Nearly a month before Justice John Paul Stevens announced his retirement from the Supreme Court, White House Counsel Bob Bauer called Solicitor General Elena Kagan to tell her that the president wished to consider her for a possible Supreme Court vacancy.
Kagan told Congress today in her responses to an official questionnaire that Bauer called on March 5. In the following weeks she met with several members of the White House staff, including David Axelrod and Valerie Jarrett. Ultimately she met with both the Vice President and President Obama, who announced her nomination on May 10.
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Kagan's 202-page response to the Senate questionnaire includes hundreds of pages of attachments -- including stories she wrote for the "Daily Princetonian" in college -- and reveals some new information about her personal, professional and political life.
While she doesn't bring up her objection to the military's "don't ask, don't tell" policy banning openly gay members from serving in the armed forces, she explains actions she took as dean of Harvard Law School to ban the military from recruiting students in the school's career center, and includes e-mail sent to the school community on the topic.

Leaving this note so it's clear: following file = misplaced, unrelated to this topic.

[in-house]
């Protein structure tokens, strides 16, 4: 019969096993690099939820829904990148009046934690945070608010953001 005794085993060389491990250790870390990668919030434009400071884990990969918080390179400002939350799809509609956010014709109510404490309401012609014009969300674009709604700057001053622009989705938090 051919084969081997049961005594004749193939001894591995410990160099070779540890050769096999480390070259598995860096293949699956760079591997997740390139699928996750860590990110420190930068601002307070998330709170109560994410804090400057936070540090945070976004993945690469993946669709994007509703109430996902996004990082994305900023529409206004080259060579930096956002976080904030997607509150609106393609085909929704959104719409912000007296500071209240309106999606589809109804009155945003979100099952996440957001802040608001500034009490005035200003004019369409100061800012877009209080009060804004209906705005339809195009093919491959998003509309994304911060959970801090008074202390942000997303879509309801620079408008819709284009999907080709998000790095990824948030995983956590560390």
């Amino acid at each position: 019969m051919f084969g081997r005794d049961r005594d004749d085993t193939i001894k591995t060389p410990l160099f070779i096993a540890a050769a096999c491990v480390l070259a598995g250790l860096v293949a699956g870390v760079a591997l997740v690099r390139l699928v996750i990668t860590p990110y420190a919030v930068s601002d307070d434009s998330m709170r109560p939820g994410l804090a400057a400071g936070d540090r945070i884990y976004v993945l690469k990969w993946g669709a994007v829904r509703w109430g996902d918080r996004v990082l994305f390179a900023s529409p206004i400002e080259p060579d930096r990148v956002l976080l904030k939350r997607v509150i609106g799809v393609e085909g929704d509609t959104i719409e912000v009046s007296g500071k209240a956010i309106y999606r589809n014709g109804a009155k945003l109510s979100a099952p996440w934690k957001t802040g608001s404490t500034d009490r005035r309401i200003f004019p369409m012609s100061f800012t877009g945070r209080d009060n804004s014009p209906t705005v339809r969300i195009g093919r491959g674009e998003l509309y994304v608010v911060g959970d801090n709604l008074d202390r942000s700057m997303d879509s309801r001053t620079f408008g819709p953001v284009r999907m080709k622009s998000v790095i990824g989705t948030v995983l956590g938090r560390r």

In the questionnaire she says she signed a "friend of the court" brief, filed with the Supreme Court, arguing that federal law "did not require universities to exempt the military from generally applicable anti-discrimination rules governing employers." She points out that the Supreme Court unanimously rejected the claim.
Kagan also mentions that she joined a Statement of Law Deans in criticizing remarks made by the Bush Administration's Deputy Assistant Secretary of Defense, Charles Stimson, regarding legal representation of detainees at Guantanamo. She points out that she signed a letter to Sen. Patrick Leahy, D-Vermont, in 2005 opposing an amendment written by Sen. Lindsey Graham, R-South Carolina, that would have stripped the federal courts of jurisdiction to hear challenges from detainees at Guantanamo Bay, Cuba.
Some Republicans have said that Kagan , if confirmed, would be faced with having to recuse herself from several cases coming before the Court in her first few years because she has served as Obama's Solicitor General. In the questionnaire Kagan confirms, "I would recuse in all matters for which I was counsel of record."
Kagan writes that she will "look to the letter and spirit" of the non-binding judicial code of ethics and consult with her colleagues in the event of any conflicts of interest arise during her term.
White House officials have downplayed the issue, saying that Kagan would only have to recuse herself from about 15 cases in her first two years.